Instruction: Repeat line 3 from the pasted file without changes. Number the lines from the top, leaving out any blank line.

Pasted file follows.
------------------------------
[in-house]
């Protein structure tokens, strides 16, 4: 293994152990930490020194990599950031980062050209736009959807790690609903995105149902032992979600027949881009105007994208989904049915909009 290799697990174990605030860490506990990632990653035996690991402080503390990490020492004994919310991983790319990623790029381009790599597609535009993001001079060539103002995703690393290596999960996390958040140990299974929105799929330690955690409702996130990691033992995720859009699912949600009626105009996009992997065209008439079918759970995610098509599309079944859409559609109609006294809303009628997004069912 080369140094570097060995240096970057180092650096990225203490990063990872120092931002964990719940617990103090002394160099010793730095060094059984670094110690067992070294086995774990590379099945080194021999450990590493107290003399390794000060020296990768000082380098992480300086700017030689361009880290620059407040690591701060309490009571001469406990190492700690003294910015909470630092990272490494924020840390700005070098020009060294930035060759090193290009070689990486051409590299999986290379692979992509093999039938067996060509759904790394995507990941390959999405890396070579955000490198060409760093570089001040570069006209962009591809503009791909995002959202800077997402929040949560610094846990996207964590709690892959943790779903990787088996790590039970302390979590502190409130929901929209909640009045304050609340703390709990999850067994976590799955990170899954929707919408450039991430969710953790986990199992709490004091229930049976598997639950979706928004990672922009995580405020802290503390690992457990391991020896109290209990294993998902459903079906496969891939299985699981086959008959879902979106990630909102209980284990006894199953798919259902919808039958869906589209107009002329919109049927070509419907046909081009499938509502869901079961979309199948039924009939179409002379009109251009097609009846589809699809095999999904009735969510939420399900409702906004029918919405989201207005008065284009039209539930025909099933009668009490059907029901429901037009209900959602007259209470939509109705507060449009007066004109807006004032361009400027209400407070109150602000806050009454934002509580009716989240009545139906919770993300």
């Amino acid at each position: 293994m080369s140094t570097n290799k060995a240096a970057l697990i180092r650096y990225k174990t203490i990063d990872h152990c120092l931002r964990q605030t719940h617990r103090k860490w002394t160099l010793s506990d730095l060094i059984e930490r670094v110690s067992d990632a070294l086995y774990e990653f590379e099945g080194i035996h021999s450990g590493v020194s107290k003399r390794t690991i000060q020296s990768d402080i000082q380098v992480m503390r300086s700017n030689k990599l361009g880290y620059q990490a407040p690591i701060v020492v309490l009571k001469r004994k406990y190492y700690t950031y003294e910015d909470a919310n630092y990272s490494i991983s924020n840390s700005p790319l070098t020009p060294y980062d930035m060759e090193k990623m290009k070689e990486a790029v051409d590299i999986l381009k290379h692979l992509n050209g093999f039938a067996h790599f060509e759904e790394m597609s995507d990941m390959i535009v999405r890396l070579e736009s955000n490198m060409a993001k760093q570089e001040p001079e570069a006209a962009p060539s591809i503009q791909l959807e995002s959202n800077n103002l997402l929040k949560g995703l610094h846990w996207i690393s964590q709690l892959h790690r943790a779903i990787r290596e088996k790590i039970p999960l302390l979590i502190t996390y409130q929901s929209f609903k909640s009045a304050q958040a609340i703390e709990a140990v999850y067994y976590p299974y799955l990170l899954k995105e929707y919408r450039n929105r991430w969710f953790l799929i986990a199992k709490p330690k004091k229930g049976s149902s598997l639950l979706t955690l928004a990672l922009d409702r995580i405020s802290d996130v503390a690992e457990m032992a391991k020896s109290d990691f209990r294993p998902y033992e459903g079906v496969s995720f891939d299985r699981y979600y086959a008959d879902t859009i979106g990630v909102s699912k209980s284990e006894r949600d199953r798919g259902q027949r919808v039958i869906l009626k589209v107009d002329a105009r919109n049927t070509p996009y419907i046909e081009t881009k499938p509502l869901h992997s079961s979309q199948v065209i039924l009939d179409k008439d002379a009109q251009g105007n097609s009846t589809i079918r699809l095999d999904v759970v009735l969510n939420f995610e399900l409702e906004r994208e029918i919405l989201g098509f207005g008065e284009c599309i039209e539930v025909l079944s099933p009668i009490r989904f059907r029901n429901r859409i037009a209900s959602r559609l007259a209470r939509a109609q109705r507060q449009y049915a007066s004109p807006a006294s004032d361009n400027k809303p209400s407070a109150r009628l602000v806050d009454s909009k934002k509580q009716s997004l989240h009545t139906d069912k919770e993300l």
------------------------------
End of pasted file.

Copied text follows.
């Amino acid at each position: 293994m080369s140094t570097n290799k060995a240096a970057l697990i180092r650096y990225k174990t203490i990063d990872h152990c120092l931002r964990q605030t719940h617990r103090k860490w002394t160099l010793s506990d730095l060094i059984e930490r670094v110690s067992d990632a070294l086995y774990e990653f590379e099945g080194i035996h021999s450990g590493v020194s107290k003399r390794t690991i000060q020296s990768d402080i000082q380098v992480m503390r300086s700017n030689k990599l361009g880290y620059q990490a407040p690591i701060v020492v309490l009571k001469r004994k406990y190492y700690t950031y003294e910015d909470a919310n630092y990272s490494i991983s924020n840390s700005p790319l070098t020009p060294y980062d930035m060759e090193k990623m290009k070689e990486a790029v051409d590299i999986l381009k290379h692979l992509n050209g093999f039938a067996h790599f060509e759904e790394m597609s995507d990941m390959i535009v999405r890396l070579e736009s955000n490198m060409a993001k760093q570089e001040p001079e570069a006209a962009p060539s591809i503009q791909l959807e995002s959202n800077n103002l997402l929040k949560g995703l610094h846990w996207i690393s964590q709690l892959h790690r943790a779903i990787r290596e088996k790590i039970p999960l302390l979590i502190t996390y409130q929901s929209f609903k909640s009045a304050q958040a609340i703390e709990a140990v999850y067994y976590p299974y799955l990170l899954k995105e929707y919408r450039n929105r991430w969710f953790l799929i986990a199992k709490p330690k004091k229930g049976s149902s598997l639950l979706t955690l928004a990672l922009d409702r995580i405020s802290d996130v503390a690992e457990m032992a391991k020896s109290d990691f209990r294993p998902y033992e459903g079906v496969s995720f891939d299985r699981y979600y086959a008959d879902t859009i979106g990630v909102s699912k209980s284990e006894r949600d199953r798919g259902q027949r919808v039958i869906l009626k589209v107009d002329a105009r919109n049927t070509p996009y419907i046909e081009t881009k499938p509502l869901h992997s079961s979309q199948v065209i039924l009939d179409k008439d002379a009109q251009g105007n097609s009846t589809i079918r699809l095999d999904v759970v009735l969510n939420f995610e399900l409702e906004r994208e029918i919405l989201g098509f207005g008065e284009c599309i039209e539930v025909l079944s099933p009668i009490r989904f059907r029901n429901r859409i037009a209900s959602r559609l007259a209470r939509a109609q109705r507060q449009y049915a007066s004109p807006a006294s004032d361009n400027k809303p209400s407070a109150r009628l602000v806050d009454s909009k934002k509580q009716s997004l989240h009545t139906d069912k919770e993300l």